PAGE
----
Did you know that those little sprouts in plastic boxes in the grocery store are a wonder food? Alfalfa sprouts are the form of this plant with which most of use are familiar, but the full-grown plant is also suitable for human consumption.
Typically, livestock eat dried alfalfa hay, but people can get in on the nutritional and medicinal benefits as well. Here are some of the healthful benefits of this plant.
Vitamins and Minerals
Alfalfa is just plain good for you. It is relatively high in protein, and has trace minerals, Vitamins A (beta carotene), C and K, as well as various B vitamins. It also has magnesium, calcium, iron, phosphorous, and potassium. Alfalfa contains protein and fiber as well.
Alfalfa contains estrogenic compounds called phytoestrogens that are chemically similar to the hormone estrogen. Eating a few handfuls of alfalfa sprouts a day could help improve milk production for nursing mothers.
Alfalfa’s phytoestrogens can help relieve endometriosis symptoms. Eat them freely and liberally on salads and sandwiches if you are fighting this problem.
Once again, alfalfa’s estrogenic activity comes into play to relieve the symptoms of menopause. Eating the sprouts is a good idea, but a tea made from the leaves of the mature plant is probably more effective. Steep about two teaspoons of the fresh leaves (or 1 teaspoon dried) in 1 cup of boiling water for about 10 minutes.
Blood clotting can be reduced by the ingestion of the antiplatelet substance known as coumarin. Alfalfa contains this substance, making it a reasonable choice for promoting circulatory health and preventing those diseases associated with blood clots, such as stroke.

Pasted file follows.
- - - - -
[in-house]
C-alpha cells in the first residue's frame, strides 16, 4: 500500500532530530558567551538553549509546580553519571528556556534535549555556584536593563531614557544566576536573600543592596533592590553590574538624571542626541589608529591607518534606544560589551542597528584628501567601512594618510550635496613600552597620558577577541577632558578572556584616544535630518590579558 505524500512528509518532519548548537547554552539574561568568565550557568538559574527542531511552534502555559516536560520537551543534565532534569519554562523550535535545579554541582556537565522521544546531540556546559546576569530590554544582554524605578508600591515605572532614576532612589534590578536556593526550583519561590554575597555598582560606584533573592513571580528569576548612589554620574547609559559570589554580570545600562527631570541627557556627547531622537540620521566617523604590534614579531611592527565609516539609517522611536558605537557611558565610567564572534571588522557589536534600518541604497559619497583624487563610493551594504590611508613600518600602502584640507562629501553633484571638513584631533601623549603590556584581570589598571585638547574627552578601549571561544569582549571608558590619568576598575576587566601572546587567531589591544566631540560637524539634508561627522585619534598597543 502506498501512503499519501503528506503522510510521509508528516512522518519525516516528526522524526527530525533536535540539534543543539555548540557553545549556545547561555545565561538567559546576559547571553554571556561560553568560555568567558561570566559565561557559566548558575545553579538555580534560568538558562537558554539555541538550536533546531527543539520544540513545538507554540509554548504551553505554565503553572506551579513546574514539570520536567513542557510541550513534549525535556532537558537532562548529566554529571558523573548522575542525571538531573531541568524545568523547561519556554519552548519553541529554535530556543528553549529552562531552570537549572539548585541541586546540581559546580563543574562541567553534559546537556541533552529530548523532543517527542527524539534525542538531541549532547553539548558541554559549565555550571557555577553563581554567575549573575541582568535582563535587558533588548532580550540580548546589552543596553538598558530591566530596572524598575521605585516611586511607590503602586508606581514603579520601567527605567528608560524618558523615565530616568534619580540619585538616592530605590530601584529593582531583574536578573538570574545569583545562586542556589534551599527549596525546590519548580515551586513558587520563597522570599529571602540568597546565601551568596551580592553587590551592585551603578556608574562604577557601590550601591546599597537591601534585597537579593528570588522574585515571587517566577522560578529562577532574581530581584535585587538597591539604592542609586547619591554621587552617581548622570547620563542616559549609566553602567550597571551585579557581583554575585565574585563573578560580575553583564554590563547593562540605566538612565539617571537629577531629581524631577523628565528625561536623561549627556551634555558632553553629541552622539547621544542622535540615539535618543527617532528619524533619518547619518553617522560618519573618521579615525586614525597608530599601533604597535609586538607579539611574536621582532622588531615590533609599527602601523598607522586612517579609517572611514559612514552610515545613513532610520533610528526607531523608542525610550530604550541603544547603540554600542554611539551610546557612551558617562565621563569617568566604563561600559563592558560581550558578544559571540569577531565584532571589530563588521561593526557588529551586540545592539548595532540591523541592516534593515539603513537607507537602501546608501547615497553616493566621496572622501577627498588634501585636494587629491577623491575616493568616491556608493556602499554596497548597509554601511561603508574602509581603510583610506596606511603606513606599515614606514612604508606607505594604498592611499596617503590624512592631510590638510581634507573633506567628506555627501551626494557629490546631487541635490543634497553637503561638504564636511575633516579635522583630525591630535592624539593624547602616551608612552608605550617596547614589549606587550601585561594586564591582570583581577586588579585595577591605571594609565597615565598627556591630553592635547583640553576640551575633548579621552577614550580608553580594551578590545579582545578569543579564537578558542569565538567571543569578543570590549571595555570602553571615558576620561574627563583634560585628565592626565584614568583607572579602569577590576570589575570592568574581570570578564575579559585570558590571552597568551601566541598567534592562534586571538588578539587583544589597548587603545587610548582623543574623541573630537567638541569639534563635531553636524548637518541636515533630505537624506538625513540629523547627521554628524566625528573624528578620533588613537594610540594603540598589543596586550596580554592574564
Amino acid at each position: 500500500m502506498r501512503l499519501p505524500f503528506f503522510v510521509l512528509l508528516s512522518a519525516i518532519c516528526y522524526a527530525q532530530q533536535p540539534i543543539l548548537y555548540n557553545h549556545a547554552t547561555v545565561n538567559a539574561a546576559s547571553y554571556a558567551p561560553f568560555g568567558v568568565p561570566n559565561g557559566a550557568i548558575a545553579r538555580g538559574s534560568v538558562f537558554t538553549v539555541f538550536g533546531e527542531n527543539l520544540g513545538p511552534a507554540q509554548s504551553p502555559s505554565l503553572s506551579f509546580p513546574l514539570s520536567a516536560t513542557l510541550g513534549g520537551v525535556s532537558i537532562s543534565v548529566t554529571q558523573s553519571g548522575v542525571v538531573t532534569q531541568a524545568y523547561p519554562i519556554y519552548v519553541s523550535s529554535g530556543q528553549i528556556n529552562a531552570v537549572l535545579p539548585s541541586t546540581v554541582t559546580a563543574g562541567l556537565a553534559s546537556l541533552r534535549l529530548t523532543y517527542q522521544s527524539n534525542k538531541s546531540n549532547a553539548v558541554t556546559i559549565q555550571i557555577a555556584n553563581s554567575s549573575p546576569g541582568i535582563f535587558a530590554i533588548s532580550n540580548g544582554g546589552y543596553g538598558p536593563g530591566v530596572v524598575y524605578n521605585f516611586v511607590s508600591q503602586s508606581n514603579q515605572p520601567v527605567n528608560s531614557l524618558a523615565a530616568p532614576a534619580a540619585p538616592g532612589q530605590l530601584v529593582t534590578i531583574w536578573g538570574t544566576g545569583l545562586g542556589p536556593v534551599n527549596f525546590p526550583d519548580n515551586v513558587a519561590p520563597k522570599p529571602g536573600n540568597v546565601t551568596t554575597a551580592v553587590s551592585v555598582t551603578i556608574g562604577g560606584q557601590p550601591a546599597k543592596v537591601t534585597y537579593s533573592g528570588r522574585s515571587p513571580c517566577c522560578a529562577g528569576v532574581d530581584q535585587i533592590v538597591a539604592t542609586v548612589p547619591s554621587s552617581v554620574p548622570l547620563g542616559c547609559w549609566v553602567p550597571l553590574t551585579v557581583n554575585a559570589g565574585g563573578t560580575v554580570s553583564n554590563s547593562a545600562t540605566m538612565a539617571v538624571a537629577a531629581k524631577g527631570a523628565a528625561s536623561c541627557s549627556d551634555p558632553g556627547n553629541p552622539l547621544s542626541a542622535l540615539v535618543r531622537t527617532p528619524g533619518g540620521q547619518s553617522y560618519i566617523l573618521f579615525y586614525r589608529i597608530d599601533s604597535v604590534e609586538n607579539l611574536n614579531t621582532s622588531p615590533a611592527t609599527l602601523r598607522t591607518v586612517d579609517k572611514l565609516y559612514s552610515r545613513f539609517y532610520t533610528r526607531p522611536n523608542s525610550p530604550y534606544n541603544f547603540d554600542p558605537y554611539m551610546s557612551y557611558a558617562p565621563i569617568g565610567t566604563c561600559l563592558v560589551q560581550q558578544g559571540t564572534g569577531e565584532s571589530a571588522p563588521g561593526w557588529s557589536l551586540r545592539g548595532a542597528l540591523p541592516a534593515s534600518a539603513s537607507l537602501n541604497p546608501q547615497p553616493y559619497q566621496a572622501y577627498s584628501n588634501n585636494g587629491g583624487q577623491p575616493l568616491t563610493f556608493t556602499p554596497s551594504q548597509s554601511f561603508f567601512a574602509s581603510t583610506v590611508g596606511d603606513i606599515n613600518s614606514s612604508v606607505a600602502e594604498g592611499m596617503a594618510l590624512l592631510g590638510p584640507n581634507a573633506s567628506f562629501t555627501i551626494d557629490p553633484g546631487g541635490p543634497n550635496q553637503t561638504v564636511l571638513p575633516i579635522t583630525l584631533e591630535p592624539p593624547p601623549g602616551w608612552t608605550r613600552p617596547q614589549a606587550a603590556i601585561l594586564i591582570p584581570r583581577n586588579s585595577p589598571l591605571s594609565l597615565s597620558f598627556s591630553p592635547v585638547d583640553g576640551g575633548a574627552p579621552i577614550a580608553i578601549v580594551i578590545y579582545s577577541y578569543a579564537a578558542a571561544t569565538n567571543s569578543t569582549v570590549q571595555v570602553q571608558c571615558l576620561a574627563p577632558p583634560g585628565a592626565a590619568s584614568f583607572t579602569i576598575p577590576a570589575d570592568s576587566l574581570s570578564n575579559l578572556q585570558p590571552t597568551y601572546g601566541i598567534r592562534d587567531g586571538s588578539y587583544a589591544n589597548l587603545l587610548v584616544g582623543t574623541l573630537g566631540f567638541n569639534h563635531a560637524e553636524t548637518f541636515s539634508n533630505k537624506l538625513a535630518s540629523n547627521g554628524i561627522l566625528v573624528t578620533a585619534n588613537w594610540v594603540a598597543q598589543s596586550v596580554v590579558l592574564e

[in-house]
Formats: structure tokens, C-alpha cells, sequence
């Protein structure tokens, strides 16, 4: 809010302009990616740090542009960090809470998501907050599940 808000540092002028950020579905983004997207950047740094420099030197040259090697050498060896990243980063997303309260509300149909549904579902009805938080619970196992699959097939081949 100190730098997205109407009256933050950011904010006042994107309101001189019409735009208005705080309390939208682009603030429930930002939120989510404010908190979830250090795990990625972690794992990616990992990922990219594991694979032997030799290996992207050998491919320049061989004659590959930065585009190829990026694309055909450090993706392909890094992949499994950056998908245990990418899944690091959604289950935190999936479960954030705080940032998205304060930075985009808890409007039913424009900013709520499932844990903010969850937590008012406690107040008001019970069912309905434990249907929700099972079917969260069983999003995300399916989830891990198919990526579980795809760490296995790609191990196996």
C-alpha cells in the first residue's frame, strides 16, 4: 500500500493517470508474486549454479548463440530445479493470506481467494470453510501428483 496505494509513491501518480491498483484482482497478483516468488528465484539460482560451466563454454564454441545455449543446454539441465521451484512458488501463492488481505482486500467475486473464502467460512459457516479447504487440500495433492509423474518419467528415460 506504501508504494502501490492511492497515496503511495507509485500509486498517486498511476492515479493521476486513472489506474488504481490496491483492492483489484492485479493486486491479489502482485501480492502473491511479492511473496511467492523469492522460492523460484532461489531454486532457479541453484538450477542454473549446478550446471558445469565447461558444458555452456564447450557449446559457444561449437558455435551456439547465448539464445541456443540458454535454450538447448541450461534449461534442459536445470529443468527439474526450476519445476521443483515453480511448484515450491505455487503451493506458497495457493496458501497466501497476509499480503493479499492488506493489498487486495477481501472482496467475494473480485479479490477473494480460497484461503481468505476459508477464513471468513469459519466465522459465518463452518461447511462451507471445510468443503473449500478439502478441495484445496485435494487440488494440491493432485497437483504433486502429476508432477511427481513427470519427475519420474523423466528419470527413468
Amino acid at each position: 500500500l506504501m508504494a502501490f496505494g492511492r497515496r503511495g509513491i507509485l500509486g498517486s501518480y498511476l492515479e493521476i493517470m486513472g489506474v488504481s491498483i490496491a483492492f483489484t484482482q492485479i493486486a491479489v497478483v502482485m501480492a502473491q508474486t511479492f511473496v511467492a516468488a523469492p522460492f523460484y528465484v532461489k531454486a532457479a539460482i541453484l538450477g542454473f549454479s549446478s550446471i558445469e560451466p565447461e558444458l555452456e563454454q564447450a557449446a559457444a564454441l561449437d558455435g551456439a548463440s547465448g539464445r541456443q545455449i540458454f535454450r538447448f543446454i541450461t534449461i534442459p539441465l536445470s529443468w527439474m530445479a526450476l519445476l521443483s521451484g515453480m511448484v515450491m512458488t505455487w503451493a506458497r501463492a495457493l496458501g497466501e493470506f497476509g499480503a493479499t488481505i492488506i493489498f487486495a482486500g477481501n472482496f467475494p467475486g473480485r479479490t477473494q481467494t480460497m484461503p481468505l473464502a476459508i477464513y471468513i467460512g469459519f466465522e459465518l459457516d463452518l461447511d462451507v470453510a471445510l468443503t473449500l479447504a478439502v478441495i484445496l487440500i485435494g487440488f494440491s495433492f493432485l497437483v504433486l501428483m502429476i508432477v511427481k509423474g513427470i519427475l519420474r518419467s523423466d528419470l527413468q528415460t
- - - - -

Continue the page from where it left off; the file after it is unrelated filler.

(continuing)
It has also been suggested that constituents in alfalfa reduce the build-up of plaque in arterial walls, thus lowering the risk of a heart attack.
It has been suggested in various studies that alfalfa binds to cancer cells in the intestine, thus eliminating them from the body. Alfalfa can also help offset the side effects of immune-suppressing, anti-cancer drugs.
In traditional Chinese medicine, alfalfa is given to relieve kidney problems. Some compounds of alfalfa do have diuretic effects, which would explain this use. Because of this, it is also a treatment for water retention.
Note that lupus can be worsened or even brought on by ingestion of alfalfa in certain individuals. In fact, if you have any auto-immune disorder, you should steer clear of alfalfa. It can worsen PMS, which, ironically, is evidence of its powerful influence on female hormone levels. If you are taking any blood-thinning medication, you should also avoid alfalfa.